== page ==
The African sugar cane borer, Eldana saccharina, can cause significant losses in yield and RV, wiping out entire crops if left unchecked. An integrated pest management approach is required to ensure long term control is effective.
The Eldana moth has been a persistent pest in Africa for several decades and during its larva stage, one insect can cause losses of 0,5 tons per hectare. It is a resilient pest and it can survive crop burnings, leading to continuous infestation year after year.
However, tried and tested methods coupled with new chemicals are resulting in increased efficiency of Eldana control. This not only ensures a higher yield, but farmers can also leave their cane to mature, resulting in higher RV percentages instead of harvesting immature cane with higher non-sucrose sugars.
The eggs of the African sugar cane stalk borer are yellow and oval and laid in batches under leaves. The larvae are a dark brown colour and if infested, will be found inside the cane. Tell-tale signs of infestation include feeding marks on funnel leaves and holes in tunnelled stems, as the larvae seek out the soft tissue on the inside of the stalks on which to feed.
The adult borers are small, with a wingspan of 35mm. The forewings are pale brown with two dark spots in the centre. The hind wings are whitish, with a short fringe and brown veins.
Both growing cane and harvested fields should be inspected by selecting random pieces of cane and breaking it open. Infested stalks will also have red rot fungus.
Breeding of moths takes place continuously and it is not a seasonal pest. Farmers should therefore be continuously on the lookout.
Adding to the significance of the pest is that no single control method is effective on its own. Unlike Brazil, which has approved the commercial use of genetically modified (GM) sugar cane that is resistant to that country’s cane borer, South Africa is far from approving a GM crop for the industry. The pest therefore requires an integrated approach to management.
The South African Sugarcane Research Institute (SASRI) advocates the simultaneous application of different control measures. These include:
- Correct choice of variety: varieties not ideally suited to your area will be under more stress than those that are better suited, resulting in cane that is more susceptible to pests and disease. Furthermore, varieties like N12, N21, N29, N33, N39, N41 and N42 are more resistant to Eldana. Also ensure that you use high quality, healthy seed cane.
- Good soil and crop management practices: as stated above, stressed crops are more prone to infestations, and ensuring the correct moisture levels in the soil will reduce stress. Managing silicone and nitrogen to maintain optimum levels is crucial, as insufficient levels of the former and excessive levels of the latter increase chances of infestation.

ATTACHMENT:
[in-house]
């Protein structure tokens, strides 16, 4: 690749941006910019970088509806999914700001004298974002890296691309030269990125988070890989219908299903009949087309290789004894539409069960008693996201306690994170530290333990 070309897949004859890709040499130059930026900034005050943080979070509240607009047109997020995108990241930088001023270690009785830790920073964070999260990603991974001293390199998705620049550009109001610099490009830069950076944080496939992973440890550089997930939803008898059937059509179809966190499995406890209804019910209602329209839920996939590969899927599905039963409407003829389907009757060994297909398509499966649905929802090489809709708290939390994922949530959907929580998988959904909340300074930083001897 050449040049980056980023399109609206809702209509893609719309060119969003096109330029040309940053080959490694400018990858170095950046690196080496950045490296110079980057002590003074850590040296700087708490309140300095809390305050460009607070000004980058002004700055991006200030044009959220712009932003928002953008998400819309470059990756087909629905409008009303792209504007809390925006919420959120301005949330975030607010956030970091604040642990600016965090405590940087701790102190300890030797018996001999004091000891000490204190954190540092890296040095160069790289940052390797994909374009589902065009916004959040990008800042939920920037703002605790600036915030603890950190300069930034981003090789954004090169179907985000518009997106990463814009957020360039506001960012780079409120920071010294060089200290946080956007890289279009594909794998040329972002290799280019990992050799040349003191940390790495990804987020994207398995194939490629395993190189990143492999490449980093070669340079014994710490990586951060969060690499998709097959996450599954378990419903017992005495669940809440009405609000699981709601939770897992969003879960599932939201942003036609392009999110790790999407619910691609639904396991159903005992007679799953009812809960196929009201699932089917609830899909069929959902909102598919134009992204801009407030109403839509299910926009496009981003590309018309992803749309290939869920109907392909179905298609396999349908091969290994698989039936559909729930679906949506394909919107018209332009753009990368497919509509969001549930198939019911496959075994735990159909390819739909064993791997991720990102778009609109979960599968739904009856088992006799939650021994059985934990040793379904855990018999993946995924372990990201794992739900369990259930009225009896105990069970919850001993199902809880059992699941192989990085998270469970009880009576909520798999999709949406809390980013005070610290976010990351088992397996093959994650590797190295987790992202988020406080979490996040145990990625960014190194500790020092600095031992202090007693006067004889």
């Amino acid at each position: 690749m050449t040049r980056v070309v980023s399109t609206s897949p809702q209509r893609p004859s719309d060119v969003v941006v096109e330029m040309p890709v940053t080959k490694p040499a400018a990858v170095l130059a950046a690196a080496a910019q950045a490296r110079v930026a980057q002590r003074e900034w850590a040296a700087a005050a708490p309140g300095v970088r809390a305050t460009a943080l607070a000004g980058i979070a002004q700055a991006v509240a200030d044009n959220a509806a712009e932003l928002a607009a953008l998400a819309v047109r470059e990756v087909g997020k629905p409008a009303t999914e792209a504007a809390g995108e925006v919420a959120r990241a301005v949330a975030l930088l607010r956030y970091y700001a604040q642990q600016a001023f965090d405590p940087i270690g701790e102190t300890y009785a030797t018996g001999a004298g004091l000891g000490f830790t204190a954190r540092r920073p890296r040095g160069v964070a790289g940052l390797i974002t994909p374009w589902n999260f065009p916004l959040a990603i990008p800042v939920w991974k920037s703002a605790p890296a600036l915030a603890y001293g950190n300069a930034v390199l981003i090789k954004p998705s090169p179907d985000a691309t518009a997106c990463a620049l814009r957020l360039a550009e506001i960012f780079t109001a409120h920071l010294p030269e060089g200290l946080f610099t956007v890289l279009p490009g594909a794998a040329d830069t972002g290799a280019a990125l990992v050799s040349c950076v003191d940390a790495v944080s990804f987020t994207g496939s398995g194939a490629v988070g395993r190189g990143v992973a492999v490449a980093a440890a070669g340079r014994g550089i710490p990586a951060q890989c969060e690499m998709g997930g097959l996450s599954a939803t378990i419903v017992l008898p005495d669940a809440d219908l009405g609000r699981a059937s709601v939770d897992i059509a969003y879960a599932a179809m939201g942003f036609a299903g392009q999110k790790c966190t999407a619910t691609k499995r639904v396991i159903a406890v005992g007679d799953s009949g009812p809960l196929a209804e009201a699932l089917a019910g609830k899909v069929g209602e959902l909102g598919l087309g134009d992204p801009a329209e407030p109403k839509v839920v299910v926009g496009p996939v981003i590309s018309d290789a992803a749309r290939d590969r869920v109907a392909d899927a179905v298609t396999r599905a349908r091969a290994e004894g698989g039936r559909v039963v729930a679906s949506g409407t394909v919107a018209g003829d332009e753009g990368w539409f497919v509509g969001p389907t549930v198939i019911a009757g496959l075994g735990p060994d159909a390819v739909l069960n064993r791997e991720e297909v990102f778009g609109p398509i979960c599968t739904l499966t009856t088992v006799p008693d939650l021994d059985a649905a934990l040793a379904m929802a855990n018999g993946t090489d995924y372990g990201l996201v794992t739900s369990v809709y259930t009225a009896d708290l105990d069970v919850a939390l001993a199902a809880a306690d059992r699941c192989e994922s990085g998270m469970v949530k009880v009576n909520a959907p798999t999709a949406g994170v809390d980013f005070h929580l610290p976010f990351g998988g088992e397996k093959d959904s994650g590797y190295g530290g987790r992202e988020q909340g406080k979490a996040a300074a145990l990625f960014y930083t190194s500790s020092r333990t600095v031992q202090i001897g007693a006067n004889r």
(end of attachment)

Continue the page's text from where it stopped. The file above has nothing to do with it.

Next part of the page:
- Good field hygiene: when harvesting, cane should be cut as low as possible to reduce the amount of stubble left on the ground. This also means that fields and loading areas should be cleared of any stalks so that a habitat is not created for Eldana to flourish.
The chemical route
Insecticides like alpha-cypermethrin pyrethroids can be used in carry over cane to allow the crop to mature without excessive damage. A 120-day withholding period applies if the cane is cut green. If burnt, the withholding period is one day.
Alpha-cypermethrin is not a complete solution and can only be used in carry over cane. It should be applied to fields where there is excessive damage or the threat of infestation is high, rather than as a blanket application to all fields.
The natural route
One of the most effective control methods for Eldana is the push-pull method, whereby the habitat is manipulated to provide an alternative habitat for the Eldana moths, while planting crops between the sugar cane that repel the moths. In one trial at SASRI, push-pull (when used in conjunction with the other measures listed above) reduced damage from Eldana by more than 50%.
Sugar cane land does not have to be sacrificed for the additional crops as they can be planted in areas not suited to cane or in wetlands and waterways.
When Eldana eggs are laid in indigenous ‘pull’ plants in wetlands, they are more accessible to their natural enemies and the population can be controlled naturally. GM maize is a good option to use as a pull plant and is referred to as a dead-end trap crop as it is toxic to moth caterpillars and kills them within the first two days of feeding. It can be planted along the borders of the fields.
To repel the moths from the cane and push them towards the GM maize, Molasses grass is used as a ‘push’ plant.
Species of sedges like Cyperus dives and Cyperus papyrus can also be used as pull plants and are planted in wetlands adjacent to cane fields.
SASRI states that for push-pull to be effective it is important that farmers work actively to keep their wetlands healthy and to promote the growth of natural pull plants for Eldana, such as these sedges.
The push and pull plants also have additional uses over and above controlling Eldana. Molasses grass can be cut and used as a good cattle fodder. GM maize, which is resistant to damage by stemborers such as Eldana, can be used for human consumption or as cattle feed. The sedges, if managed well, can be used for weaving and basketry and also have medicinal properties.